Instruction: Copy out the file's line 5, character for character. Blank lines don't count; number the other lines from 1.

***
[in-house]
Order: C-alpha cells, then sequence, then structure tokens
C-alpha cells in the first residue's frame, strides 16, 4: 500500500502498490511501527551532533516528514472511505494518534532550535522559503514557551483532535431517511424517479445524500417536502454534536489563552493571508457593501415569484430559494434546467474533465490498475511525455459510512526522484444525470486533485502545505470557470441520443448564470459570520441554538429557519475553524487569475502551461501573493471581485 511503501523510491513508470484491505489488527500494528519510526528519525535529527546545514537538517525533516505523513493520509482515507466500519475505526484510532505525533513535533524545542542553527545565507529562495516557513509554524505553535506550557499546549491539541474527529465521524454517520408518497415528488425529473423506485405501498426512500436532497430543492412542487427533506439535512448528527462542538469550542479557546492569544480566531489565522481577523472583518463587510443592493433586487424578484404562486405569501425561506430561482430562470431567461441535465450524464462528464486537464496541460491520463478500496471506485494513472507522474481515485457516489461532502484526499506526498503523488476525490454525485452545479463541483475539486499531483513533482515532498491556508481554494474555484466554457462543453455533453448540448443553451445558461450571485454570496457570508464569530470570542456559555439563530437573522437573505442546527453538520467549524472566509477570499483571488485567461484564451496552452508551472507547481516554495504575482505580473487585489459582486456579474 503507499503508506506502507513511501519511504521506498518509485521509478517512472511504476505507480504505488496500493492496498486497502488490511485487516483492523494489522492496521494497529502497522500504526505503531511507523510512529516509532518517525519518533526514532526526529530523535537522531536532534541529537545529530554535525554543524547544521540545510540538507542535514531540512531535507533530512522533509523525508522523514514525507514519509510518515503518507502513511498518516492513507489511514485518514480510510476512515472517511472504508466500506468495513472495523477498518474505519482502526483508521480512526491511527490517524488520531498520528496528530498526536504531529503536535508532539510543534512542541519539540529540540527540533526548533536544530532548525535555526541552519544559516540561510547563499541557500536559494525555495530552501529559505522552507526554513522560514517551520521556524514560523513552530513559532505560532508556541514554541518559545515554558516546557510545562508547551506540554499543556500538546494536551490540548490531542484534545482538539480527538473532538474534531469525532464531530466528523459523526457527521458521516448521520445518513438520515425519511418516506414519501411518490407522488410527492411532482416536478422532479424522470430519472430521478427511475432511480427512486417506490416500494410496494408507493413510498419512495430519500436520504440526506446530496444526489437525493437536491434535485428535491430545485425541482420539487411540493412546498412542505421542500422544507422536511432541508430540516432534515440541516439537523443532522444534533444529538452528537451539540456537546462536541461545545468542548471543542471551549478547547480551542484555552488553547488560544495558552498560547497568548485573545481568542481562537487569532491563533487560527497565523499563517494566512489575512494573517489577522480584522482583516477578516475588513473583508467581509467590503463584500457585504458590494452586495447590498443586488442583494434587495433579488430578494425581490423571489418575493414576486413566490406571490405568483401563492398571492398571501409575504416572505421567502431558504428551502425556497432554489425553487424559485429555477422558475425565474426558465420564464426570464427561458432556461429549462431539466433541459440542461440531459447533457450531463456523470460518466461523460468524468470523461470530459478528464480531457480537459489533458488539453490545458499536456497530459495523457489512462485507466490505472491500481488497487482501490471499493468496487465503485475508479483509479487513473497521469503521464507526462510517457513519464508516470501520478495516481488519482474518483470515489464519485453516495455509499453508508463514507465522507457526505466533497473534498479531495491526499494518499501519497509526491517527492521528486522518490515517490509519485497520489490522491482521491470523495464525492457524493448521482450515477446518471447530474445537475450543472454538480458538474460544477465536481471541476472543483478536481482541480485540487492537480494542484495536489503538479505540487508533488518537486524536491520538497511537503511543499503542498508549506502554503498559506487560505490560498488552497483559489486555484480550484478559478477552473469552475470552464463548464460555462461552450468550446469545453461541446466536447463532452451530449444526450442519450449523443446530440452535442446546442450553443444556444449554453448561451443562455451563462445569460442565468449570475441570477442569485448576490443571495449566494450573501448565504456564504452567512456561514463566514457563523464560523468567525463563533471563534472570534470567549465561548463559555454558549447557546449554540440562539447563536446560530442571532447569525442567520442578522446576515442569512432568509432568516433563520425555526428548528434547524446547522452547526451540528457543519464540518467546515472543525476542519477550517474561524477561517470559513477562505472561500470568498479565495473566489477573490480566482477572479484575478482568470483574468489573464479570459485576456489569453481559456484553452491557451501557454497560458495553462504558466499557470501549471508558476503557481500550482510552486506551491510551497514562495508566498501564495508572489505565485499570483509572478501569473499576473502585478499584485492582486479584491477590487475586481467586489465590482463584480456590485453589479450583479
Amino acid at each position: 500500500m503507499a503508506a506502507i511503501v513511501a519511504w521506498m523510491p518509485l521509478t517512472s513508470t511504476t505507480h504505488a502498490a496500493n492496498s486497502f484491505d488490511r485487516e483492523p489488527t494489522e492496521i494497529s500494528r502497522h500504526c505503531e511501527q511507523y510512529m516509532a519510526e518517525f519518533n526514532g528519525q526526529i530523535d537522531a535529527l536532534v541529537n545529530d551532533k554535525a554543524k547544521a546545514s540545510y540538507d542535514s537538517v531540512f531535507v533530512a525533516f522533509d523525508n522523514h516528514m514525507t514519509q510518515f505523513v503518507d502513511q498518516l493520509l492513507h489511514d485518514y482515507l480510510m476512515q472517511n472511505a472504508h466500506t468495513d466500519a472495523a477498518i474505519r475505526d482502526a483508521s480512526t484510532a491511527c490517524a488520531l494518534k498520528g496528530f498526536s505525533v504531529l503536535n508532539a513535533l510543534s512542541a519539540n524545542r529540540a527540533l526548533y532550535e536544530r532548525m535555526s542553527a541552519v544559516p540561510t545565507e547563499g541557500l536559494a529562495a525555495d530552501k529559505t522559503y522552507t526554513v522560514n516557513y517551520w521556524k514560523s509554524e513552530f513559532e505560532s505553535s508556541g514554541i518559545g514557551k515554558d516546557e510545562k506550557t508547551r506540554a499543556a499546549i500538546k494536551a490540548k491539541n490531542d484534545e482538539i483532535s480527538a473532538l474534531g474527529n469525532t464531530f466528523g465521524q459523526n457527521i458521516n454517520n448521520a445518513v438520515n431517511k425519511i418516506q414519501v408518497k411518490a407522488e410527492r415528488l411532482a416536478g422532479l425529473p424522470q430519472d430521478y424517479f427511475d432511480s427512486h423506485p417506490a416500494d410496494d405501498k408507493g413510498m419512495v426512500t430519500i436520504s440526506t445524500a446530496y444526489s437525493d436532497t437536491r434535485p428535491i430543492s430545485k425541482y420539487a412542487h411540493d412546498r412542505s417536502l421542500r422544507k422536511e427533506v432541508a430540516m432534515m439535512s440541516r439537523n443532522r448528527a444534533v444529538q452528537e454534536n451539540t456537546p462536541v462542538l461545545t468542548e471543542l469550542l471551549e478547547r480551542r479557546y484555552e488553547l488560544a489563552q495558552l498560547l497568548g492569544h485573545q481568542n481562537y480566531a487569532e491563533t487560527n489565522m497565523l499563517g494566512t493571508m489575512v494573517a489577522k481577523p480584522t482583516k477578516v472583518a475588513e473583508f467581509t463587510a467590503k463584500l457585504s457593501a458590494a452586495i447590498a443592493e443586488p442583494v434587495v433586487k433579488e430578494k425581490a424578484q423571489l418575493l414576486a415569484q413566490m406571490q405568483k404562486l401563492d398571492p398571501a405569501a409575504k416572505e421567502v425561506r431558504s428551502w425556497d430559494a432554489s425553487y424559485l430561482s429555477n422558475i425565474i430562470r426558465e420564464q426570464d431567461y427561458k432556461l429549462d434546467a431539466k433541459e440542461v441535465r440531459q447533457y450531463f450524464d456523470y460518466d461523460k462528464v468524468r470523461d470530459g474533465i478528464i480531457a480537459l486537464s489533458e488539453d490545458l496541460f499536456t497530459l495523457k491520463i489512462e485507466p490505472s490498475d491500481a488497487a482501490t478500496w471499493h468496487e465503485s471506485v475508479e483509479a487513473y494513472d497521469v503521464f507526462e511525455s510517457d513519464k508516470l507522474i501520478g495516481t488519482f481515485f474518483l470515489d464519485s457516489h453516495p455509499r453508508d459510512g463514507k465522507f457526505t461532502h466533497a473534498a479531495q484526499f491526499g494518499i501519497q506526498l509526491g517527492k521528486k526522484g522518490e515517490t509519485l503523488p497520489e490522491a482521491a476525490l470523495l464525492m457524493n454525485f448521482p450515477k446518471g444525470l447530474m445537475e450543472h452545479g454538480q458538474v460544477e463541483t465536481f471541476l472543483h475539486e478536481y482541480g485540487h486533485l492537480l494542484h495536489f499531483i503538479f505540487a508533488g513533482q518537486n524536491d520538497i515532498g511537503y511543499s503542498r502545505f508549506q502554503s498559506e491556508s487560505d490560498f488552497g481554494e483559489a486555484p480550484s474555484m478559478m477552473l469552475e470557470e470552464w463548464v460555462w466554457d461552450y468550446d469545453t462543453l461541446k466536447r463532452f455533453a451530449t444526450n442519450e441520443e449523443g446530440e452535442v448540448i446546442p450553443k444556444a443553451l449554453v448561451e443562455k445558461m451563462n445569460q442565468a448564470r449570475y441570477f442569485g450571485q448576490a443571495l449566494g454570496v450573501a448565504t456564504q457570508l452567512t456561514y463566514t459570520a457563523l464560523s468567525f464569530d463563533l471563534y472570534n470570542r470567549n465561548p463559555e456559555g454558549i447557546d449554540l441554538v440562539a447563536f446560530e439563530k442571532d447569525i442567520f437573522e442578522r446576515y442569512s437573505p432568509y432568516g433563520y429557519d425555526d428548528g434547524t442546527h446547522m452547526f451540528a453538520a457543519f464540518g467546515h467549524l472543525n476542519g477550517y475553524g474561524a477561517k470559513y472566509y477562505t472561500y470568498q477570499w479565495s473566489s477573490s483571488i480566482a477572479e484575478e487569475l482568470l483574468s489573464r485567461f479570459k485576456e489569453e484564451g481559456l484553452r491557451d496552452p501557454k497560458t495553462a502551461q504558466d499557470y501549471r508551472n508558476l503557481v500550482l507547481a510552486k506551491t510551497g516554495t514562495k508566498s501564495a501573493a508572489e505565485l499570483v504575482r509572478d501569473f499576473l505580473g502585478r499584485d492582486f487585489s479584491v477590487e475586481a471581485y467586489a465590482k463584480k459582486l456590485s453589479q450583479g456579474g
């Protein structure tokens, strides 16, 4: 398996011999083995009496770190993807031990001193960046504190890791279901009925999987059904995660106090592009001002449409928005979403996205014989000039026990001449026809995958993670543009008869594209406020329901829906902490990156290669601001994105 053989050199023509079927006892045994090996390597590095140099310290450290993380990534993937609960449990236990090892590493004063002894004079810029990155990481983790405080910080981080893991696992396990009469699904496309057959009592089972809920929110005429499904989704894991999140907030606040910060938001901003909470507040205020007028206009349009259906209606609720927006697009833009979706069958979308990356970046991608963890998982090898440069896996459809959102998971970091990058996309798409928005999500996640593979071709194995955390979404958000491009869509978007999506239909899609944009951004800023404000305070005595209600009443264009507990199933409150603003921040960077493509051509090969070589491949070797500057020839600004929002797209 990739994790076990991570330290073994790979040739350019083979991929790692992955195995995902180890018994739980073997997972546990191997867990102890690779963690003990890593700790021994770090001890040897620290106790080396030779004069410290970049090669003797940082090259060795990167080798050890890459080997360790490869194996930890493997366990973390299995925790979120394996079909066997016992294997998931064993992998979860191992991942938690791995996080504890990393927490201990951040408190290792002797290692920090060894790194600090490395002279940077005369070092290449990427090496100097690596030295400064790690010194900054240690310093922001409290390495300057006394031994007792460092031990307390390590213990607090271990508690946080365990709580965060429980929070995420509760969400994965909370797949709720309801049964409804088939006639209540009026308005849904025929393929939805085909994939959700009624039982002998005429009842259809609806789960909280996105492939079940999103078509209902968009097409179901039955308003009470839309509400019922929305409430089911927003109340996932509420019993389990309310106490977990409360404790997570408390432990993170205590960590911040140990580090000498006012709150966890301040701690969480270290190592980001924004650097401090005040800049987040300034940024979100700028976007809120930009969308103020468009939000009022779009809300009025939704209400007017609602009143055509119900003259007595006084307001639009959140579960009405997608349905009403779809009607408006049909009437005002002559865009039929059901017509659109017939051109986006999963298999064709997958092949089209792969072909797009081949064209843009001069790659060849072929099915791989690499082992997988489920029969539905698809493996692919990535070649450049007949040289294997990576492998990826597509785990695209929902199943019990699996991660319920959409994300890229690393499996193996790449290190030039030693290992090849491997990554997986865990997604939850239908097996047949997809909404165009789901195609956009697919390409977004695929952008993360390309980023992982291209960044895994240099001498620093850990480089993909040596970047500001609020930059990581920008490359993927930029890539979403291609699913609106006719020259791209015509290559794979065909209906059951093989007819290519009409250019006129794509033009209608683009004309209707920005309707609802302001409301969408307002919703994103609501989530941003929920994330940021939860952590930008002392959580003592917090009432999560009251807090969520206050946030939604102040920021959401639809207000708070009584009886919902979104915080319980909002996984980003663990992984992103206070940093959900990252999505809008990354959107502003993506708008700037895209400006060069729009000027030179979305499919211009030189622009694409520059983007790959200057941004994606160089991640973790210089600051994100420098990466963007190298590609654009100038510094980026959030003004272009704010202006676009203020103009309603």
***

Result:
């Protein structure tokens, strides 16, 4: 398996011999083995009496770190993807031990001193960046504190890791279901009925999987059904995660106090592009001002449409928005979403996205014989000039026990001449026809995958993670543009008869594209406020329901829906902490990156290669601001994105 053989050199023509079927006892045994090996390597590095140099310290450290993380990534993937609960449990236990090892590493004063002894004079810029990155990481983790405080910080981080893991696992396990009469699904496309057959009592089972809920929110005429499904989704894991999140907030606040910060938001901003909470507040205020007028206009349009259906209606609720927006697009833009979706069958979308990356970046991608963890998982090898440069896996459809959102998971970091990058996309798409928005999500996640593979071709194995955390979404958000491009869509978007999506239909899609944009951004800023404000305070005595209600009443264009507990199933409150603003921040960077493509051509090969070589491949070797500057020839600004929002797209 990739994790076990991570330290073994790979040739350019083979991929790692992955195995995902180890018994739980073997997972546990191997867990102890690779963690003990890593700790021994770090001890040897620290106790080396030779004069410290970049090669003797940082090259060795990167080798050890890459080997360790490869194996930890493997366990973390299995925790979120394996079909066997016992294997998931064993992998979860191992991942938690791995996080504890990393927490201990951040408190290792002797290692920090060894790194600090490395002279940077005369070092290449990427090496100097690596030295400064790690010194900054240690310093922001409290390495300057006394031994007792460092031990307390390590213990607090271990508690946080365990709580965060429980929070995420509760969400994965909370797949709720309801049964409804088939006639209540009026308005849904025929393929939805085909994939959700009624039982002998005429009842259809609806789960909280996105492939079940999103078509209902968009097409179901039955308003009470839309509400019922929305409430089911927003109340996932509420019993389990309310106490977990409360404790997570408390432990993170205590960590911040140990580090000498006012709150966890301040701690969480270290190592980001924004650097401090005040800049987040300034940024979100700028976007809120930009969308103020468009939000009022779009809300009025939704209400007017609602009143055509119900003259007595006084307001639009959140579960009405997608349905009403779809009607408006049909009437005002002559865009039929059901017509659109017939051109986006999963298999064709997958092949089209792969072909797009081949064209843009001069790659060849072929099915791989690499082992997988489920029969539905698809493996692919990535070649450049007949040289294997990576492998990826597509785990695209929902199943019990699996991660319920959409994300890229690393499996193996790449290190030039030693290992090849491997990554997986865990997604939850239908097996047949997809909404165009789901195609956009697919390409977004695929952008993360390309980023992982291209960044895994240099001498620093850990480089993909040596970047500001609020930059990581920008490359993927930029890539979403291609699913609106006719020259791209015509290559794979065909209906059951093989007819290519009409250019006129794509033009209608683009004309209707920005309707609802302001409301969408307002919703994103609501989530941003929920994330940021939860952590930008002392959580003592917090009432999560009251807090969520206050946030939604102040920021959401639809207000708070009584009886919902979104915080319980909002996984980003663990992984992103206070940093959900990252999505809008990354959107502003993506708008700037895209400006060069729009000027030179979305499919211009030189622009694409520059983007790959200057941004994606160089991640973790210089600051994100420098990466963007190298590609654009100038510094980026959030003004272009704010202006676009203020103009309603």